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Senators and Religious Leaders Call For Immigration Reform

posted on September 29, 2006


Hello, I'm Mark Pearson. Favorable economic numbers this week revealed a growing sense of optimism among U.S. consumers. The New York-based Conference Board reports its September assessment of Consumer Confidence rose to its highest level since June. Analysts had expected a smaller gain and the news brought out the bulls on Wall Street where the Dow flirted with record highs all week. Lower fuel prices are a key factor of the positive outlook. Over the past month, retail prices of gasoline plunged 17 percent, to a national average of $2.38 per gallon. That's down more than 40 cents from a year ago, when the energy industry struggled to recover from hurricanes Katrina and Rita. While energy experts claim market forces are the reason for the decline, many motorists aren't so sure. According to a Gallup poll released this week, 42 percent of Americans believe election year politics -- and not economics -- are behind the plunge at the pump. That sentiment was hard to dismiss in Washington this week, where lawmakers and religious leaders called on Congress to wrap up its work on the politically charged issue of immigration before adjourning for the November elections.

Senators and Religious Leaders Call For Immigration Reform

At issue is what to do about undocumented immigrants, believed to number anywhere between 11 and 30 million, and how to create legislation that makes new laws enforceable.

Sen. Ted Kennedy, D-MA: "Without question, our immigration system is broken but how we fix it has enormous implications for our security, for our economic vitality, but most of all, who we are as a people and as a nation."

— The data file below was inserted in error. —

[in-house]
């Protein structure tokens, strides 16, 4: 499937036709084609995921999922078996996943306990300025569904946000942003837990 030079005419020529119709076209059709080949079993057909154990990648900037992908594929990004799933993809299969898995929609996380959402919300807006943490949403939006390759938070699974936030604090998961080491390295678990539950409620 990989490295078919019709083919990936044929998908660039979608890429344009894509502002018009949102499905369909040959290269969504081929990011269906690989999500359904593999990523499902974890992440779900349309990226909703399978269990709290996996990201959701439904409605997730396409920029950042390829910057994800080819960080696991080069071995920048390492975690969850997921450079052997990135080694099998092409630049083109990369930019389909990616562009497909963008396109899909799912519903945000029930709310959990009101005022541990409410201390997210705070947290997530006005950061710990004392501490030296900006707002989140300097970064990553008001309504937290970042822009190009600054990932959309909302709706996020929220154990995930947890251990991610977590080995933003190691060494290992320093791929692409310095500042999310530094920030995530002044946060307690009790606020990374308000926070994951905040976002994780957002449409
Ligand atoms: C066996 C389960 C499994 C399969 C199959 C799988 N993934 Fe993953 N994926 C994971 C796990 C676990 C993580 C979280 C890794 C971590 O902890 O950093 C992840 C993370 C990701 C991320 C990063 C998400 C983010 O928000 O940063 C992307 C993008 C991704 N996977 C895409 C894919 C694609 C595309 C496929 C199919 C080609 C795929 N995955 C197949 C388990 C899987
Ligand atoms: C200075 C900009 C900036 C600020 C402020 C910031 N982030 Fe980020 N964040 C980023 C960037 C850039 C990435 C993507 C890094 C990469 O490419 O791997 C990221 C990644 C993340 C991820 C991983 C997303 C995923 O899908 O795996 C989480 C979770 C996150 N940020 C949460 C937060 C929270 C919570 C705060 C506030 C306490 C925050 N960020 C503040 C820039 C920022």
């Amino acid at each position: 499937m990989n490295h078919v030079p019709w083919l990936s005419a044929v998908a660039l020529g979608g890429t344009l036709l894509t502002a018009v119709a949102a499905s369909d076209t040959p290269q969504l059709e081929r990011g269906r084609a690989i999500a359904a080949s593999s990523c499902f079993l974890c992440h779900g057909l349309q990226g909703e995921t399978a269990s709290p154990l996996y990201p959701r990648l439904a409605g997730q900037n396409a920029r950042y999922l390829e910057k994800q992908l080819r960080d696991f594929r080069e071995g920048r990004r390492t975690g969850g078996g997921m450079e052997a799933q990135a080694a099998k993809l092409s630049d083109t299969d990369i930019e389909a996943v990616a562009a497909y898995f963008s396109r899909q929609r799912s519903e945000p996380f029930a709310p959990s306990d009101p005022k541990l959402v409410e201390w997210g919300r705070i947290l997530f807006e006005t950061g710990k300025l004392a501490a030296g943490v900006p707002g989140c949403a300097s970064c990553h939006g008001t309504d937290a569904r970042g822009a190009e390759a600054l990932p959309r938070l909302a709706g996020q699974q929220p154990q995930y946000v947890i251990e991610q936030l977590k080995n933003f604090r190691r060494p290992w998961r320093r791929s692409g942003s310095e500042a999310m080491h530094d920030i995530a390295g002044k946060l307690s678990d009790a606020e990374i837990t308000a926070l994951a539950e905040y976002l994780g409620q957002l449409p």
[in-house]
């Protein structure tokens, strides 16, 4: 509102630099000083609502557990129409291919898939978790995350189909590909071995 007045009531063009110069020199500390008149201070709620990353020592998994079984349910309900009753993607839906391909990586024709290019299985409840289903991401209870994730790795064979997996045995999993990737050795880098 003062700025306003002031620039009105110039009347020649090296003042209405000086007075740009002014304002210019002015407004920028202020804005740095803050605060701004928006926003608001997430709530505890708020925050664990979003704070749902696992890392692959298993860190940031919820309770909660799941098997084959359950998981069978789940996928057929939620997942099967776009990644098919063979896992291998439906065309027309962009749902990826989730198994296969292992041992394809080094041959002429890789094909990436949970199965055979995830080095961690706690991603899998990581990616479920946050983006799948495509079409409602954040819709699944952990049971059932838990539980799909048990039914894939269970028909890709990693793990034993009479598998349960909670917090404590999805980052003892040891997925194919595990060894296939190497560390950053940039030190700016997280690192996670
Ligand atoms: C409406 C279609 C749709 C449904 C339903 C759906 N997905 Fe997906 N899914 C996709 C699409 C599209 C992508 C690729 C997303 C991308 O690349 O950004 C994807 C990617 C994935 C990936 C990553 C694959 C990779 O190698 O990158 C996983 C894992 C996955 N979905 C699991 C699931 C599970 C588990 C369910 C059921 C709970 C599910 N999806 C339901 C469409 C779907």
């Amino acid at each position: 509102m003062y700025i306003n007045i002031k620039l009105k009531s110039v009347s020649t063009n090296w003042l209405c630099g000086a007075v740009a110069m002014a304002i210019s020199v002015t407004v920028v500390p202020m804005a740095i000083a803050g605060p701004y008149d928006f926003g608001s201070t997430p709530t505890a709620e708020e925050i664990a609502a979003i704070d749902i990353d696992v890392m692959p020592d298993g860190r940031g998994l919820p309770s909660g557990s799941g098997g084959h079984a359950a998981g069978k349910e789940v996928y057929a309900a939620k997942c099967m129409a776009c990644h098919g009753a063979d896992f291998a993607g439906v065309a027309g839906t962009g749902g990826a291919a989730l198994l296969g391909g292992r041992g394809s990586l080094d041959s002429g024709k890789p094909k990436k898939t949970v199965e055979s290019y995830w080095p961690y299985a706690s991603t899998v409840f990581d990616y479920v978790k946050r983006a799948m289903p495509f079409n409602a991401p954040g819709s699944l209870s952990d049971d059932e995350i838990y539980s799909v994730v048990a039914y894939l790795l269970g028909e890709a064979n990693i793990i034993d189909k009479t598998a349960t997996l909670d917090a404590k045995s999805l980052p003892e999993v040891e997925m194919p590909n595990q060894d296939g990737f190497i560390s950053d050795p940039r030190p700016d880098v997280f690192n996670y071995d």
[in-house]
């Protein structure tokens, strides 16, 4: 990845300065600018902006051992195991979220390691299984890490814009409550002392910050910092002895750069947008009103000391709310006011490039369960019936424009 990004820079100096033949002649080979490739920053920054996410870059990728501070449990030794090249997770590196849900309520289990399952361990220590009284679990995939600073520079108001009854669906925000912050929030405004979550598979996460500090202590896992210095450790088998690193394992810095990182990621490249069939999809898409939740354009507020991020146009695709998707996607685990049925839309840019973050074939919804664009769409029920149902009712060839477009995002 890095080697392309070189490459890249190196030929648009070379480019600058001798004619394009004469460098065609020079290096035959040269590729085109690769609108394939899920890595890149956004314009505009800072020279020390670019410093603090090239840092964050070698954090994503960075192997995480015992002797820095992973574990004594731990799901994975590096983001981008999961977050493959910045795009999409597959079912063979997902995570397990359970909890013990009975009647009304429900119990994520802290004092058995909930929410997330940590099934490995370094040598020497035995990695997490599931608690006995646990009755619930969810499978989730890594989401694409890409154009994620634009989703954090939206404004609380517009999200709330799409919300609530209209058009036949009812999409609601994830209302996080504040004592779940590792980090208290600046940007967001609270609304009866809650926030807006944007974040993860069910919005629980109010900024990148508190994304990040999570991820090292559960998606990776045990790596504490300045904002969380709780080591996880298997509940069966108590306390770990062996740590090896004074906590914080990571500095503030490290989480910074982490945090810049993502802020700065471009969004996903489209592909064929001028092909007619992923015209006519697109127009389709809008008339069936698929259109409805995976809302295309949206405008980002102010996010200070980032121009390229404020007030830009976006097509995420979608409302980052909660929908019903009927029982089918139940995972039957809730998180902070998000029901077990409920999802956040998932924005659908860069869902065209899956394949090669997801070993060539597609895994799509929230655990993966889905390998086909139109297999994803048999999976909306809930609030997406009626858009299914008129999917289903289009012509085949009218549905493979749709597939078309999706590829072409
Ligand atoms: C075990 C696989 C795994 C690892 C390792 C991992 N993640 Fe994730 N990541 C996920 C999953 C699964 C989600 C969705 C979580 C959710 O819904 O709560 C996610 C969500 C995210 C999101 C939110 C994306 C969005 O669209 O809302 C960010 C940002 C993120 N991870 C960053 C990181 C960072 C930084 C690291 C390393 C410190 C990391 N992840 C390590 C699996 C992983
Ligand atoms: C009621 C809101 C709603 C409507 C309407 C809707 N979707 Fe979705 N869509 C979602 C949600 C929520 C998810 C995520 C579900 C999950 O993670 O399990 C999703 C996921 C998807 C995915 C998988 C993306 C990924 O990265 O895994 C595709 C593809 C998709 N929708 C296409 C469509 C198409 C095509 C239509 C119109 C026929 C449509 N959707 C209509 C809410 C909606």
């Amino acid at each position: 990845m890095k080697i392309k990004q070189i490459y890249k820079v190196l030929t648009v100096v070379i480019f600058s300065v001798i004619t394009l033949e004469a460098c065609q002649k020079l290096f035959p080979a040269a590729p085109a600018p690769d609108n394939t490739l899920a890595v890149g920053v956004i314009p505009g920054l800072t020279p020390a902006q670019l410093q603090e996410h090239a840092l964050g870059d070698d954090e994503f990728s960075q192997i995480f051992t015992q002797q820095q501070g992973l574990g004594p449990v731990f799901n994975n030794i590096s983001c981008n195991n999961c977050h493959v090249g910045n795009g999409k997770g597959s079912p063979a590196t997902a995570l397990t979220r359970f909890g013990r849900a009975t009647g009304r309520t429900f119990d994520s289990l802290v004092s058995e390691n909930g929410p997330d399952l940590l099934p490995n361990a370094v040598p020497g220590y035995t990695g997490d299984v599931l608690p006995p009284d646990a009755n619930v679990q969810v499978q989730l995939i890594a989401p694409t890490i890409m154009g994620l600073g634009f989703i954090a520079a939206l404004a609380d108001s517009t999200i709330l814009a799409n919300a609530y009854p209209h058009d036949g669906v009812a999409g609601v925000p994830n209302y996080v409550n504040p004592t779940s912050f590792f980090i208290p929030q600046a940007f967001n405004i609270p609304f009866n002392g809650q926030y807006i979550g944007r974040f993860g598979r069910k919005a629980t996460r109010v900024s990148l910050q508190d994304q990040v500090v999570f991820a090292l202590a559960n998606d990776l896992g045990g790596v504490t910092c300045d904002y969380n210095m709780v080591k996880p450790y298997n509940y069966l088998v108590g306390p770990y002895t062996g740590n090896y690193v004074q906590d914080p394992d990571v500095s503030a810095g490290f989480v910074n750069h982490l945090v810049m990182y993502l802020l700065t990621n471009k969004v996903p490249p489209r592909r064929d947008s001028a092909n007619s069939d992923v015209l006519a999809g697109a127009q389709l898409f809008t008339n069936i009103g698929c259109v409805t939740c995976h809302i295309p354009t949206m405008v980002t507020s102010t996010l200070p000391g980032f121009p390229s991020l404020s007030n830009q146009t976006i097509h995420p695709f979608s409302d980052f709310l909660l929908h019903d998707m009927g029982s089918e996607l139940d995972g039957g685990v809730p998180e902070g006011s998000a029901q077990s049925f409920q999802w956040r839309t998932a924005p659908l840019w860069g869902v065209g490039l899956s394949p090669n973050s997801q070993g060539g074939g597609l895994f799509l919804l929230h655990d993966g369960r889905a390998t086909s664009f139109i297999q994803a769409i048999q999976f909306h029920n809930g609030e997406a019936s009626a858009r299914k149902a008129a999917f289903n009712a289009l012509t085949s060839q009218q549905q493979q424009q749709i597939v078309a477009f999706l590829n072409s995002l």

The bills up for debate contain everything from building a fence along the Southern U.S. border to prosecuting anyone who employs or assists undocumented workers.

Other speakers included religious leaders like Dr. Richard Land who commented on specific provisions of the House bill.

Dr. Richard Land, Southern Baptist Convention, And I look at that language and it disturbs me greatly because it seems to me that it could be interpreted as saying that if you saw somebody by the side of the road who was hungry and thirsty that you could be criminally prosecuted if you didn't ask them for their documentation before you gave them water, or took them to the hospital, or fed them a meal.

Three specific themes were hammered home during the press conference; security at the border, enforcement of the law, and dealing compassionately with the undocumented.

Sen. John McCain, R-AZ: "We should not have 11 or 12 million people washing around in our society without any of the protections of our laws, who can be exploited and mistreated, almost at will, because they have none of the protection of our laws that every human being that resides in our nation should have."

The House version of the bill is much stricter than its Senate counterpart, making illegal immigration a federal crime. The measure contains no guest-worker program and establishes penalties for employment of undocumented workers.

In what might appear as an attempt to move something to the president's desk prior to next month's elections, the House pared out the provision for the fence along the Mexican border and sent it to the Senate for debate.

Republican Senator Arlen Specter of Pennsylvania stated it would be better if there was only one bill to vote on.

Sen. Arlen Specter, R- PA: "...we have presented a comprehensive bill, and its is a concern of mine that if we accept piecemeal legislation with a fence, which I'm for, and with other items on border security and, implore verification, which I favor, that we will lose the impact on having comprehensive reform."

One of the critical issues facing legislators is giving the appearance that any bill is granting amnesty to undocumented workers.

Democratic Senator Ken Salazar of Colorado wants the debate to transcend politics.

Sen. Ken Salazar, D-CO: "I don't think that we as Americans should be in a position where we should compromise our national security based on the political season we are in, we should not compromise our economic security, based on the political season that we're in, and we should not at all compromise the human and moral responsibility that we have to people who are dying to live simply because of the political season that we are in."

 


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